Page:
NIH asks EcoHealth to “Provide [a sample] of the actual SARS-CoV-2 virus that WIV used to determine the viral sequence.” Daszak responds that it would be “effectively impossible” to request such a sample.
In response to NIH’s requirement to provide copies of all WIV biosafety reports from June 1, 2014, through May 31, 2019, Daszak writes, “Given the intense geopolitical pressure around the accusations that WIV intentionally or accidentally released SARS-CoV-2 (something which the WHO mission deemed ‘extremely unlikely’), obtaining such information is not a plausible option at present.” Daszak includes email correspondence between the law firm representing EcoHealth and NIH’s FOIA office on January 25, 2021. When NIH sought assistance from EcoHealth in processing a FOIA request, the law firm’s representative said the FOIA request should be denied because of the January 6 disturbance: “[A]s demonstrated by the recent attack on the US Capitol fueled by disinformation and conspiracy theories, the need to protect the privacy of EcoHealth Alliance’s employees and affiliates is more important than ever.”
In a letter dated April 13, 2021, Lauer indicates that Daszak has failed to provide all reports and documents that NIH had previously asked him to produce regarding NIH grant R01AI100964. Lauer also cites the contract language requiring Daszak to provide these documents.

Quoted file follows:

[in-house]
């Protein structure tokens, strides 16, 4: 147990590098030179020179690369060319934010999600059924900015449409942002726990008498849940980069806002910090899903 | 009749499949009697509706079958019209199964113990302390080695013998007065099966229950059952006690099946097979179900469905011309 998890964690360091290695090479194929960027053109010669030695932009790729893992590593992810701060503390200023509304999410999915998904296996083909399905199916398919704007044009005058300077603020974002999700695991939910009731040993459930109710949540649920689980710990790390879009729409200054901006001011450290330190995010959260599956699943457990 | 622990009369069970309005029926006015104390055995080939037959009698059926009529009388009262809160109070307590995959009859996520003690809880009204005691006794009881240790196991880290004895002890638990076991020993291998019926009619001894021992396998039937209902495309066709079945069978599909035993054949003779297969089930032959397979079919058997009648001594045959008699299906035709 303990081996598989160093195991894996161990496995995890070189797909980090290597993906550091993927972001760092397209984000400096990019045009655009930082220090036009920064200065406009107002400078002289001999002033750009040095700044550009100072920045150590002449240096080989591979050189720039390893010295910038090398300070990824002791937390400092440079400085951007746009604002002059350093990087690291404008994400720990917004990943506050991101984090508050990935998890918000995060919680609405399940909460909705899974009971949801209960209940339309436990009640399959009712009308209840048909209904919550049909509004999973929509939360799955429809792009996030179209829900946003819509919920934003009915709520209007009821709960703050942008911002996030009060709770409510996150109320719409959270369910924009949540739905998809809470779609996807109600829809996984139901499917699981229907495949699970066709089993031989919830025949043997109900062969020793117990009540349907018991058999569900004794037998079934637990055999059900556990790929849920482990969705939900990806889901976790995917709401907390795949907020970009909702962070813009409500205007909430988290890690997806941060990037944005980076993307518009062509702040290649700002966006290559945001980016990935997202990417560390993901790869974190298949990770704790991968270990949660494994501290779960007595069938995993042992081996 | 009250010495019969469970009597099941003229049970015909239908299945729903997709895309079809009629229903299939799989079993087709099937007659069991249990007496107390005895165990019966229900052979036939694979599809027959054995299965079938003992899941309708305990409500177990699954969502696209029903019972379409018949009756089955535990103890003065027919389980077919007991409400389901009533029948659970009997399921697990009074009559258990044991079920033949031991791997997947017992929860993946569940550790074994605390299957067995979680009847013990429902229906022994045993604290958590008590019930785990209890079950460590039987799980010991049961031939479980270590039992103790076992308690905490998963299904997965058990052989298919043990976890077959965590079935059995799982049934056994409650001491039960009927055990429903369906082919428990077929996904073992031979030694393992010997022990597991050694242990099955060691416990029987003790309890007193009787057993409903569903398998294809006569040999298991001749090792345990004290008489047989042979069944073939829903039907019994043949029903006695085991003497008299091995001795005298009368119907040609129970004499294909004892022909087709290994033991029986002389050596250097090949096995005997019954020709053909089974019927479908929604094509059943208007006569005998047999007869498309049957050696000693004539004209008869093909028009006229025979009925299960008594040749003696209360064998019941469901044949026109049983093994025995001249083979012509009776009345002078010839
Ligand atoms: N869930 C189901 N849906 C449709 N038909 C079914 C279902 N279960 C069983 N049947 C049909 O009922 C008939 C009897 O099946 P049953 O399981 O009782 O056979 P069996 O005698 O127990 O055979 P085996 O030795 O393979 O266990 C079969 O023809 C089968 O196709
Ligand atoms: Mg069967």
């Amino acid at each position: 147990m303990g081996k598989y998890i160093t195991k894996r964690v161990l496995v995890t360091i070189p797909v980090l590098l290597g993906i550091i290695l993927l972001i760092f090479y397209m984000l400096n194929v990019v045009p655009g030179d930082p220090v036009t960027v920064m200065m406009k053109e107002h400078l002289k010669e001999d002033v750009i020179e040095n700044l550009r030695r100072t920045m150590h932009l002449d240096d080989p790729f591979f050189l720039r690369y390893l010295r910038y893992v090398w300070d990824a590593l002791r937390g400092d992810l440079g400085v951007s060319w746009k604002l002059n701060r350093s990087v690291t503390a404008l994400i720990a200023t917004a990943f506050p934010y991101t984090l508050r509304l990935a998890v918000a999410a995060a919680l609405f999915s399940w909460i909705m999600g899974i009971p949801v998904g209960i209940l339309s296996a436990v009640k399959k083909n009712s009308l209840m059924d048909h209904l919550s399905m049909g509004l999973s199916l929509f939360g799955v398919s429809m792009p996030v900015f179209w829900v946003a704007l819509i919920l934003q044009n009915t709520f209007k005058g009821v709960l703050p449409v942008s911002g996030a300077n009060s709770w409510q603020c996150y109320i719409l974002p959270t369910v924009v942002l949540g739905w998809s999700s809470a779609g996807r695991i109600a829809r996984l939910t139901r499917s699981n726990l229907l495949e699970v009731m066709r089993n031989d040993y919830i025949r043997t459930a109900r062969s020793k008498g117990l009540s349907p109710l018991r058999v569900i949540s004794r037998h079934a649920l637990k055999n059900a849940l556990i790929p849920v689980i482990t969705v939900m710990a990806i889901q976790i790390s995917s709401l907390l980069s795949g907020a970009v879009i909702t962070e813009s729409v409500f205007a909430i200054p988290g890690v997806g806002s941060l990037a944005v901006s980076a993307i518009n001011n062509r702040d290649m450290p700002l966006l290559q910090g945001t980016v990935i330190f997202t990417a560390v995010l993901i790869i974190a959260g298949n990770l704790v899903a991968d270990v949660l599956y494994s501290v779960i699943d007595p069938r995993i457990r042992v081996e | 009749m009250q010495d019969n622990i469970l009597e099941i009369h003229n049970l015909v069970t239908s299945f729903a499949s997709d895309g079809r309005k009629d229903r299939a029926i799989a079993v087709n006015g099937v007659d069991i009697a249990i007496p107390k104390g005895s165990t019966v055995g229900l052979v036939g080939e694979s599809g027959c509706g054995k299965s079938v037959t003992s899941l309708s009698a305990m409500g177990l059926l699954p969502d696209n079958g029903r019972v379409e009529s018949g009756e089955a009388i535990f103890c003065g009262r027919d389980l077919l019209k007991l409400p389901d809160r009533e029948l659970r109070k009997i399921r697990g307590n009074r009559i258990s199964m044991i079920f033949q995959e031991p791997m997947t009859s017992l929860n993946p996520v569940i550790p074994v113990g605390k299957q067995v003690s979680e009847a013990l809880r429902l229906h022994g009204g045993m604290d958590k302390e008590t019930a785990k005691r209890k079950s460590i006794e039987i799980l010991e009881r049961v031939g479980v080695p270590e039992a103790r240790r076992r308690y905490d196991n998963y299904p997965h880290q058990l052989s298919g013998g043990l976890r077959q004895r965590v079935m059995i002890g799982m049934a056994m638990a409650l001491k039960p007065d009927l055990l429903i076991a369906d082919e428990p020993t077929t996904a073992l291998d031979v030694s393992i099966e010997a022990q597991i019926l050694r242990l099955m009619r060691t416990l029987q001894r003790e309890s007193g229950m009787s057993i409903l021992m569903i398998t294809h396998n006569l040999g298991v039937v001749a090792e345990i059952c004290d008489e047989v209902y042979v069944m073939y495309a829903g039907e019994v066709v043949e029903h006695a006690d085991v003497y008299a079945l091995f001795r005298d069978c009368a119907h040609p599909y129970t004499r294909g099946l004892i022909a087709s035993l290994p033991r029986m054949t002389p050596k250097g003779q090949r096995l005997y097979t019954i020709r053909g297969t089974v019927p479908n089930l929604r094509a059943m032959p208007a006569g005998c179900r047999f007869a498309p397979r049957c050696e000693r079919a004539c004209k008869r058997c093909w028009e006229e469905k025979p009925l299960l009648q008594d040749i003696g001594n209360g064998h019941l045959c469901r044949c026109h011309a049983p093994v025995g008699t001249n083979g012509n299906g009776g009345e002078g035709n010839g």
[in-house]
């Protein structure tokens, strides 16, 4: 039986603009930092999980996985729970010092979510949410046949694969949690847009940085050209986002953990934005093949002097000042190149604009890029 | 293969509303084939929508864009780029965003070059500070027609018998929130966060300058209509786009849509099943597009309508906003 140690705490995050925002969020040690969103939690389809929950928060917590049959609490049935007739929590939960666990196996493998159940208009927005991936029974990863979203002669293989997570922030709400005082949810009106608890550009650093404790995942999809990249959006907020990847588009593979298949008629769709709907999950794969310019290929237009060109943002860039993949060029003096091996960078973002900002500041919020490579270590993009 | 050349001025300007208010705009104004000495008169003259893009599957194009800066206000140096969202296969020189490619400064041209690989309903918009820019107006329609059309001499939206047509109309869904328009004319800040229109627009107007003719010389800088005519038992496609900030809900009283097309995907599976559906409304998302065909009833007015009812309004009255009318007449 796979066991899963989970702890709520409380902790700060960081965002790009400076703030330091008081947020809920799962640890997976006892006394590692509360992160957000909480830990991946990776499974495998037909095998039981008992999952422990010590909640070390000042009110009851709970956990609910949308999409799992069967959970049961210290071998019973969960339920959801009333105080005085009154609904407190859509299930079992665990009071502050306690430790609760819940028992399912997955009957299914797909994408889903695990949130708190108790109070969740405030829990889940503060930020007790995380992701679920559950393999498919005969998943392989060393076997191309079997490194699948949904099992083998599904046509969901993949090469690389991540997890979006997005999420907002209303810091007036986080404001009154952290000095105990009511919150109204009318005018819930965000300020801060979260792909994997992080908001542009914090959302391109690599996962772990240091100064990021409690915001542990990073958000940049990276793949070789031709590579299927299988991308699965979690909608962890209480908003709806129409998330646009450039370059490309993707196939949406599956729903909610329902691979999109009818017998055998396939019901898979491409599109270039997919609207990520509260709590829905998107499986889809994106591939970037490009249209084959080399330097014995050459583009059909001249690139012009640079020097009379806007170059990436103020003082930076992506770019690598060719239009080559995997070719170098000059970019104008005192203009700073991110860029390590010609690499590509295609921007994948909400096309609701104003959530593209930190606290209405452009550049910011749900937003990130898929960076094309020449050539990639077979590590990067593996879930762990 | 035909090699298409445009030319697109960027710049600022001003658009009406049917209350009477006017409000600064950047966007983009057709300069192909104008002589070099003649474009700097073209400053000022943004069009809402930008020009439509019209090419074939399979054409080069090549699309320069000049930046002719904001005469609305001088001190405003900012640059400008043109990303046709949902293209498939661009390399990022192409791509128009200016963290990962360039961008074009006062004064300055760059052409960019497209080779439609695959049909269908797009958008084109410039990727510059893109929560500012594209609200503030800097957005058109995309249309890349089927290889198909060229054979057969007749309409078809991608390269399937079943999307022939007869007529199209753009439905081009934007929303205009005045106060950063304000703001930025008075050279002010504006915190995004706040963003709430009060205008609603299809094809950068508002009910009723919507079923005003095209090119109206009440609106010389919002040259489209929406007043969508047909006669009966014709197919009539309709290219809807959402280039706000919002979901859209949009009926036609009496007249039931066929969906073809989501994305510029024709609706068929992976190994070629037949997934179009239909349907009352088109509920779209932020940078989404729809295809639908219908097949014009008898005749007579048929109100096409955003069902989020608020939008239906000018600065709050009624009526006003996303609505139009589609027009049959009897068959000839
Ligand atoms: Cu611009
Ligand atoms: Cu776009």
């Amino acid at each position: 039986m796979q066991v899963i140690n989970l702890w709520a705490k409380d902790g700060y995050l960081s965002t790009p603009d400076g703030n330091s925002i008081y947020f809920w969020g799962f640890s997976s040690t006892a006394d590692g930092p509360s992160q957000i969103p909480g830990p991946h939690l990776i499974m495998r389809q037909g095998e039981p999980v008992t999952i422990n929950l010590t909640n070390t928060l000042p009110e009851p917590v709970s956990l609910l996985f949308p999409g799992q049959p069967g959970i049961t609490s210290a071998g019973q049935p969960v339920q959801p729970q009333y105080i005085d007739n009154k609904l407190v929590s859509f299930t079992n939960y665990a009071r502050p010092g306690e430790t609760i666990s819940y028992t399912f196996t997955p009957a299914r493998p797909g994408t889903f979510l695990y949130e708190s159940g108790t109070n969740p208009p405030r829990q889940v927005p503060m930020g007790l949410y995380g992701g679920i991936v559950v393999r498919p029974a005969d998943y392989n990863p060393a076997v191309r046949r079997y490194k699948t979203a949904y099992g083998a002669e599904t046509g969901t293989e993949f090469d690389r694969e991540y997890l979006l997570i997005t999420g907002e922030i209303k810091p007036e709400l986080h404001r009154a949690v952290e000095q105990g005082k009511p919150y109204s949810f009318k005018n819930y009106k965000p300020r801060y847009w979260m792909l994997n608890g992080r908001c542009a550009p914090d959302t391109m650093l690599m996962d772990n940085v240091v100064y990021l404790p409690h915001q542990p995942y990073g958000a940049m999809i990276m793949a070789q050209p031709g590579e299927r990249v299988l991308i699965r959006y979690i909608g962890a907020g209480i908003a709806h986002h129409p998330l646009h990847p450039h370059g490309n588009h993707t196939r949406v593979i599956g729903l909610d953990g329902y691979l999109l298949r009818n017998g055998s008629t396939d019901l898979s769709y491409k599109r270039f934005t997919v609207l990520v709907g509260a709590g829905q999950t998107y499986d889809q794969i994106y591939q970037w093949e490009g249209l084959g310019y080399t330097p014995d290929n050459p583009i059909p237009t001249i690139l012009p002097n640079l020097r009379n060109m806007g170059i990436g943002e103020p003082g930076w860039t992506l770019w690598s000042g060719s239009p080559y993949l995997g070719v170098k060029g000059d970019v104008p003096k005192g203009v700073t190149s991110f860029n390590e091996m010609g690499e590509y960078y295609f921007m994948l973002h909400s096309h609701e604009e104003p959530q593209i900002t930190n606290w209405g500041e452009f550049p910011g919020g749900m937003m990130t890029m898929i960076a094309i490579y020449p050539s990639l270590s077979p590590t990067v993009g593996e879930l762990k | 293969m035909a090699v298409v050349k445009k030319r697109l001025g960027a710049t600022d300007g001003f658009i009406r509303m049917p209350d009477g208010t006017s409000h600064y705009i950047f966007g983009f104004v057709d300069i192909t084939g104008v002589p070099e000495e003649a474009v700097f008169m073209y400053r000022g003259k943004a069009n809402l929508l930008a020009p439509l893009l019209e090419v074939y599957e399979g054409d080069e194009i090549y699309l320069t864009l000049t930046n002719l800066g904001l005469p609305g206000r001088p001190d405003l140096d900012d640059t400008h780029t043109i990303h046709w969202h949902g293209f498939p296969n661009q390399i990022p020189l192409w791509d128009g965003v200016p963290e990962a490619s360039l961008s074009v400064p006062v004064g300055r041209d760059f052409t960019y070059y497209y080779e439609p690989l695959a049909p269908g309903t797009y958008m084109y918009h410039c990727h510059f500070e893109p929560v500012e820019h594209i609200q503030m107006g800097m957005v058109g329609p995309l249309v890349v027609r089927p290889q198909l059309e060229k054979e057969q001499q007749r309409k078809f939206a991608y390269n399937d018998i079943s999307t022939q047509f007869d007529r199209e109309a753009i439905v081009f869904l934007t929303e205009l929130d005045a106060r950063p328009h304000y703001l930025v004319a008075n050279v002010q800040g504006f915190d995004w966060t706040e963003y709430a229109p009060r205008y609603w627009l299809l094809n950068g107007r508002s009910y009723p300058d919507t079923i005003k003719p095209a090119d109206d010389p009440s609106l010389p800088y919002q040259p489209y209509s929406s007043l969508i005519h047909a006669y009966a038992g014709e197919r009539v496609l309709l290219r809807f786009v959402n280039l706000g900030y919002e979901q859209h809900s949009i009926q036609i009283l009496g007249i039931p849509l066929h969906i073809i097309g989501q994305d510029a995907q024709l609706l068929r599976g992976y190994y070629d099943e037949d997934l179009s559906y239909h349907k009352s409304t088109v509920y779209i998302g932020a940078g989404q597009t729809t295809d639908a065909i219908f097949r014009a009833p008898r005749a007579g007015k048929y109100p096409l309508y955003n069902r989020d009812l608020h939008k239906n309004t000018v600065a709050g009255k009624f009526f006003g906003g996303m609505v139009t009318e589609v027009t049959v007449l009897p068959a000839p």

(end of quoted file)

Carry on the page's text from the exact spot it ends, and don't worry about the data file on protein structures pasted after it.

In a letter dated July 23, 2021, from Lauer to Daszak and Chmura, Lauer requires EcoHealth to produce detailed records relating to three of their NIH awards including the Wuhan Risk of Bat Coronavirus Emergence project as well as grant U01A/151797, titled Understanding Risk of Zoonotic Virus Emergence in EID Hotspots of Southeast Asia involving Chulalongkorn Hospital and Chulalongkorn University in Thailand, Duke-National Singapore University and University of North Carolina-Chapel Hill; and grant U01A/153420 involving the International Center for Diarrhoearal Disease Research of Bangladesh, Institute of Epidemiology Disease Control and Research of Bangladesh. Lauer writes:
For us to continue our analyses, we will need to receive and review WIV’s [Wuhan Institute of Virology] records validating expenditures specific to R01AI100964 … that WIV submitted to you. As a reminder, subawardees are required to have a financial management system that includes records that identify adequately the source and application of funds for federally-funded activities.